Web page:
Web Usability

This week I learned about web usability in class. The concept of web usability is the ease of the use of the world wide web. Information should be shared in a clear and concise way in the simplest form. Placement of information is important. Any links should be leading to appropriate information regarding that link title. Another key method of web usability is to ensure that the content can be displayed on various devices and browsers.

I also learned about a web usability consultant by the name of Jakob Nielsen. He is Danish and has a Ph.D. in human-computer interaction. His usability goals consist of five quality components, these are:

  • Learnability
  • Efficiency
  • Memorability
  • Satisfaction
  • Errors

Drafting up a website before publishing is good practice as you can tweak words and/or images with fresh eyes after returning to it. The most important thing is to get your relevant information across simply by focusing on the essential message and starting with the context.

This information I learned is beneficial for the website I am building that will give information on media ethics. It is not until you break down the different methods of having a good website, that you understand that it is a lengthy process.

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Studying Sherlock Holmes

This week I am learning about Sherlock Holmes in Victorian literature class. The first short story we are focusing on is ‘The Man with the Twisted Lip‘ 1891. There are at least four other short stories belonging to Sir Arthur Conan Doyle in the Sherlock Holmes series that feature a facial deformity in the main title. Other novels that can be related to Sherlock Holmes’ short stories of doubling are The strange case of Dr. Jekyll and Mr. Hyde alongside The Picture of Dorian Gray. The trope of double-consciousness is a major theme in these stories. Bram Stoker’s Dracula can also be classified in this category. Sherlock’s intellectual mindset allows him to solve crimes and in this particular short story, he solves the mystery of a character that leads a double life. This character is comparable to those of Jekyll, Hyde and Gray as they lead double lives through the personality changes that they all endure.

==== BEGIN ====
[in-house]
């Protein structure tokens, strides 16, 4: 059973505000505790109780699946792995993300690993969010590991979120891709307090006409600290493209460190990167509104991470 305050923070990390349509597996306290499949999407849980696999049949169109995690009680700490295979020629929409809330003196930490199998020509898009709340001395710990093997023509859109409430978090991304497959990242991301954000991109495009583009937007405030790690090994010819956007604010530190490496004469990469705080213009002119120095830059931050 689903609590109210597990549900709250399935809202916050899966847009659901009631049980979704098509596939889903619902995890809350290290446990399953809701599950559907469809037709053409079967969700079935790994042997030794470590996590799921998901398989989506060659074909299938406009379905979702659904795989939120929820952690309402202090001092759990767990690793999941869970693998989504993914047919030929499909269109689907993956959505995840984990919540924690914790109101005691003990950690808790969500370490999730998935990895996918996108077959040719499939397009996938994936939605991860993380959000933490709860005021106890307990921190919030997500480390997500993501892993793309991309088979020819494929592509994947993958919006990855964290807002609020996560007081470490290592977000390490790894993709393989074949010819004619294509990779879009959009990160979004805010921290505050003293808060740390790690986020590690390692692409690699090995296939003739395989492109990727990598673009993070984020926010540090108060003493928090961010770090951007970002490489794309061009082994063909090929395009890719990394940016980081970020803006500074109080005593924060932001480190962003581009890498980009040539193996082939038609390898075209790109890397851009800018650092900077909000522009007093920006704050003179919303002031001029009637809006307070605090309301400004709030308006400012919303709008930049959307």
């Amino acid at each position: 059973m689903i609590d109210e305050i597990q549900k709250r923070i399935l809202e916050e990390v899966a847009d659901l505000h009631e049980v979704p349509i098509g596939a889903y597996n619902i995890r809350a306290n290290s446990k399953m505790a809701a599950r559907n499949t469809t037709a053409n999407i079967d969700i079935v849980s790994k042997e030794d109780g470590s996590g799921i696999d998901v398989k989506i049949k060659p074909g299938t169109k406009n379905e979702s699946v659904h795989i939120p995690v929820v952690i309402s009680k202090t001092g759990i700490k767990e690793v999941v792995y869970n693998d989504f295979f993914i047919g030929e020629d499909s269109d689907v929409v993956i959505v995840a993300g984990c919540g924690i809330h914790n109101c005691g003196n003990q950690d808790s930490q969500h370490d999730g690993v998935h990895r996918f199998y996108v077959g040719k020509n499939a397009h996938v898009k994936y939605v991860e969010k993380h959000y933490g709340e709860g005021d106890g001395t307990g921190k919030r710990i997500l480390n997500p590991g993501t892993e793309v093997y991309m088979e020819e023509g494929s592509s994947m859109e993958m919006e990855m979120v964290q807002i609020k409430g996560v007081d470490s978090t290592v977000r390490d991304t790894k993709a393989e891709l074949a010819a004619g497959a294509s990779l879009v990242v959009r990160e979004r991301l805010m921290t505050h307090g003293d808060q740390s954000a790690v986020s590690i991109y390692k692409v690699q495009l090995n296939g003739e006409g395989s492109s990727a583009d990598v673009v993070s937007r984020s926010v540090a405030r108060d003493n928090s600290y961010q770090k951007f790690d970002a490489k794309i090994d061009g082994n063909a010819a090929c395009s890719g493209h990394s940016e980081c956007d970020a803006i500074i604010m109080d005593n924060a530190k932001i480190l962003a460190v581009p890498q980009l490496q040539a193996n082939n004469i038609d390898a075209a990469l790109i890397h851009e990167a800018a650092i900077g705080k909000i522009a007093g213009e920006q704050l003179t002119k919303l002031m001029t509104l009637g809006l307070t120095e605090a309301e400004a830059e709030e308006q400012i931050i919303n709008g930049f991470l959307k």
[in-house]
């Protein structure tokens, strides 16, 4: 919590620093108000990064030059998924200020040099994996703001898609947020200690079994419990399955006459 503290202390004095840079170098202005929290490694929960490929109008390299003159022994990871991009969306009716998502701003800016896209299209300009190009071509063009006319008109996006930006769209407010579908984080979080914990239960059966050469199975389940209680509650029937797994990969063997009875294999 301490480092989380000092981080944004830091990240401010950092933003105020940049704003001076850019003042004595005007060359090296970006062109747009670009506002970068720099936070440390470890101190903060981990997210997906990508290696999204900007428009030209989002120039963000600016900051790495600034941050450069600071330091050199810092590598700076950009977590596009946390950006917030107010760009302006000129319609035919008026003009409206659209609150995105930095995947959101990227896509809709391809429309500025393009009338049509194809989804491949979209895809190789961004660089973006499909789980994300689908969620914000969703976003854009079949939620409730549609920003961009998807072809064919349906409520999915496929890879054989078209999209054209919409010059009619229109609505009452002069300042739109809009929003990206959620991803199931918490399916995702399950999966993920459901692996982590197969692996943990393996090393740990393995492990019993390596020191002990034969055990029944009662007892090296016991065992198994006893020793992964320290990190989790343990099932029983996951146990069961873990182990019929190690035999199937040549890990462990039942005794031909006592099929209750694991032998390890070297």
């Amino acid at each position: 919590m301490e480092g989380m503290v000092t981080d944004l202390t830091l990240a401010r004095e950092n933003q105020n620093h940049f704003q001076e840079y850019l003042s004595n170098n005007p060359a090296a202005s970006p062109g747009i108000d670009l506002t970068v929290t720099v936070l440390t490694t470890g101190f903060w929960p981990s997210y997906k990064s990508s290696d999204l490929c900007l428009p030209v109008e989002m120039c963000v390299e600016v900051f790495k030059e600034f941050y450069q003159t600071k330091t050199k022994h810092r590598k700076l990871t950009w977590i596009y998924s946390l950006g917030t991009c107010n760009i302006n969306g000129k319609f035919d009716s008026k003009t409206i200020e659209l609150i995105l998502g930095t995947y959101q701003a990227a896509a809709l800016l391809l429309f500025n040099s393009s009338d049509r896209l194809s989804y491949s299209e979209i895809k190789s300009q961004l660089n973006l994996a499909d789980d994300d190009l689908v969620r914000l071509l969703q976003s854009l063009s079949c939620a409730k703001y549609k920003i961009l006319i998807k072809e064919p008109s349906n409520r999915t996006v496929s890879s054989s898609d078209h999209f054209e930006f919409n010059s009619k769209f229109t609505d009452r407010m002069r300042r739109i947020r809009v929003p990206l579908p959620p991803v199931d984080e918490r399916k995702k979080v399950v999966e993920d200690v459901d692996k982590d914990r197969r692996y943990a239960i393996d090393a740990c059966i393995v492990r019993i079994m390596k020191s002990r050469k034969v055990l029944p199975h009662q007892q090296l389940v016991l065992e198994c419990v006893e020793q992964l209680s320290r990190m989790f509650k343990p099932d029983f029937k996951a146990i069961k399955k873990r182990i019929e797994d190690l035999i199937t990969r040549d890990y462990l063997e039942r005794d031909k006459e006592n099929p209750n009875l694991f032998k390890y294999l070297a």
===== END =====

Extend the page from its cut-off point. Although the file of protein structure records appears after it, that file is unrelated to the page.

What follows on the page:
Holmes himself is a master of disguise with his ever-changing array of characters. In ‘The Man with the Twisted Lip‘, he puts that theory into effect with his clever disguise in the opium den which leads to Dr. Watson’s bewilderment when he is finally told by Holmes who he is. Of course, the most iconic relevant Holmes is portrayed by Benedict Cumberbatch who does a remarkable job in the eccentricity of Holmes’ character. His puts in an astounding performance of him onscreen and brings Sherlock Holmes to life for all viewers. Above is a link to a youtube narration of the short story.

Housekeeping – A Novel

This week in my American Literature module, we are studying and reading Housekeeping by Marilynne Robinson. The story is an interesting one about mainly women and family and their journeys after suffering some sort of loss. The novel juxtaposes the idea of keeping a house clean with the idea of spiritual keeping in a house. The theme of abandonment is used throughout the novel, with the women suffering different losses.

It reminds me of a book I studied in Belgium titled If I Told You Once by Judy Budnitz. They are similar in several different ways, but the abandonment by the male species is abundant throughout. The women suffer loss but gather courage and strength again and again as time heals their wounds.